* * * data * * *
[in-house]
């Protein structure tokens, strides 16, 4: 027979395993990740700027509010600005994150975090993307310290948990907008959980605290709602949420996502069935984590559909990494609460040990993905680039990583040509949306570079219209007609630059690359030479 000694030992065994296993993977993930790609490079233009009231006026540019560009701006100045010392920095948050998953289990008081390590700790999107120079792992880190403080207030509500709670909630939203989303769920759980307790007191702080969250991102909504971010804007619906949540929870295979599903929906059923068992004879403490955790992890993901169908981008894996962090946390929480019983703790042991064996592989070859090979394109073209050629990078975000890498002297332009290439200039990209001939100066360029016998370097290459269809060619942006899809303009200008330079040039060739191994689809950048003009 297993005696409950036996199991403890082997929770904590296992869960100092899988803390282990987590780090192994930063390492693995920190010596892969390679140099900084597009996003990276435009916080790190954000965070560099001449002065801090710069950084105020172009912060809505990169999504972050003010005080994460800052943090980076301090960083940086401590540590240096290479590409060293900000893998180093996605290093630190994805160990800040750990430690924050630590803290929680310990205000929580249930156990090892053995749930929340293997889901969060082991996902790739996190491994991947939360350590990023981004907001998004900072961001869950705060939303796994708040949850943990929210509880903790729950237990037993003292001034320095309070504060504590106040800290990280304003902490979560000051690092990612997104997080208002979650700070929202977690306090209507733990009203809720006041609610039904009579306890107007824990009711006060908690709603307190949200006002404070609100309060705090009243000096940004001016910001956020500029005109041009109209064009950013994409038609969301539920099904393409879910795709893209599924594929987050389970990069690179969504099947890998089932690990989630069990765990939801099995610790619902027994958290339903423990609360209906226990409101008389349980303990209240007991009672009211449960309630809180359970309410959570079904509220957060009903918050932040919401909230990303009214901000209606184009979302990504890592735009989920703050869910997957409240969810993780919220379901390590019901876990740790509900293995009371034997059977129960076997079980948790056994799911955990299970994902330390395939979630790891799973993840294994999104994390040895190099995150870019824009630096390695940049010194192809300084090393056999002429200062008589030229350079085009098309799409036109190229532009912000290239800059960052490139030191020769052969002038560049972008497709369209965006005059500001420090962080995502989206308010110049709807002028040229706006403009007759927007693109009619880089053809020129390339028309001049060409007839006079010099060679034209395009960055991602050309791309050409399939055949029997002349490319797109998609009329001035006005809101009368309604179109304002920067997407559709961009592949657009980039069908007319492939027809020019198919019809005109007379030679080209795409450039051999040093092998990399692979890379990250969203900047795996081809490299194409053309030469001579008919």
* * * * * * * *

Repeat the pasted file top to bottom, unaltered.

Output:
[in-house]
């Protein structure tokens, strides 16, 4: 027979395993990740700027509010600005994150975090993307310290948990907008959980605290709602949420996502069935984590559909990494609460040990993905680039990583040509949306570079219209007609630059690359030479 000694030992065994296993993977993930790609490079233009009231006026540019560009701006100045010392920095948050998953289990008081390590700790999107120079792992880190403080207030509500709670909630939203989303769920759980307790007191702080969250991102909504971010804007619906949540929870295979599903929906059923068992004879403490955790992890993901169908981008894996962090946390929480019983703790042991064996592989070859090979394109073209050629990078975000890498002297332009290439200039990209001939100066360029016998370097290459269809060619942006899809303009200008330079040039060739191994689809950048003009 297993005696409950036996199991403890082997929770904590296992869960100092899988803390282990987590780090192994930063390492693995920190010596892969390679140099900084597009996003990276435009916080790190954000965070560099001449002065801090710069950084105020172009912060809505990169999504972050003010005080994460800052943090980076301090960083940086401590540590240096290479590409060293900000893998180093996605290093630190994805160990800040750990430690924050630590803290929680310990205000929580249930156990090892053995749930929340293997889901969060082991996902790739996190491994991947939360350590990023981004907001998004900072961001869950705060939303796994708040949850943990929210509880903790729950237990037993003292001034320095309070504060504590106040800290990280304003902490979560000051690092990612997104997080208002979650700070929202977690306090209507733990009203809720006041609610039904009579306890107007824990009711006060908690709603307190949200006002404070609100309060705090009243000096940004001016910001956020500029005109041009109209064009950013994409038609969301539920099904393409879910795709893209599924594929987050389970990069690179969504099947890998089932690990989630069990765990939801099995610790619902027994958290339903423990609360209906226990409101008389349980303990209240007991009672009211449960309630809180359970309410959570079904509220957060009903918050932040919401909230990303009214901000209606184009979302990504890592735009989920703050869910997957409240969810993780919220379901390590019901876990740790509900293995009371034997059977129960076997079980948790056994799911955990299970994902330390395939979630790891799973993840294994999104994390040895190099995150870019824009630096390695940049010194192809300084090393056999002429200062008589030229350079085009098309799409036109190229532009912000290239800059960052490139030191020769052969002038560049972008497709369209965006005059500001420090962080995502989206308010110049709807002028040229706006403009007759927007693109009619880089053809020129390339028309001049060409007839006079010099060679034209395009960055991602050309791309050409399939055949029997002349490319797109998609009329001035006005809101009368309604179109304002920067997407559709961009592949657009980039069908007319492939027809020019198919019809005109007379030679080209795409450039051999040093092998990399692979890379990250969203900047795996081809490299194409053309030469001579008919």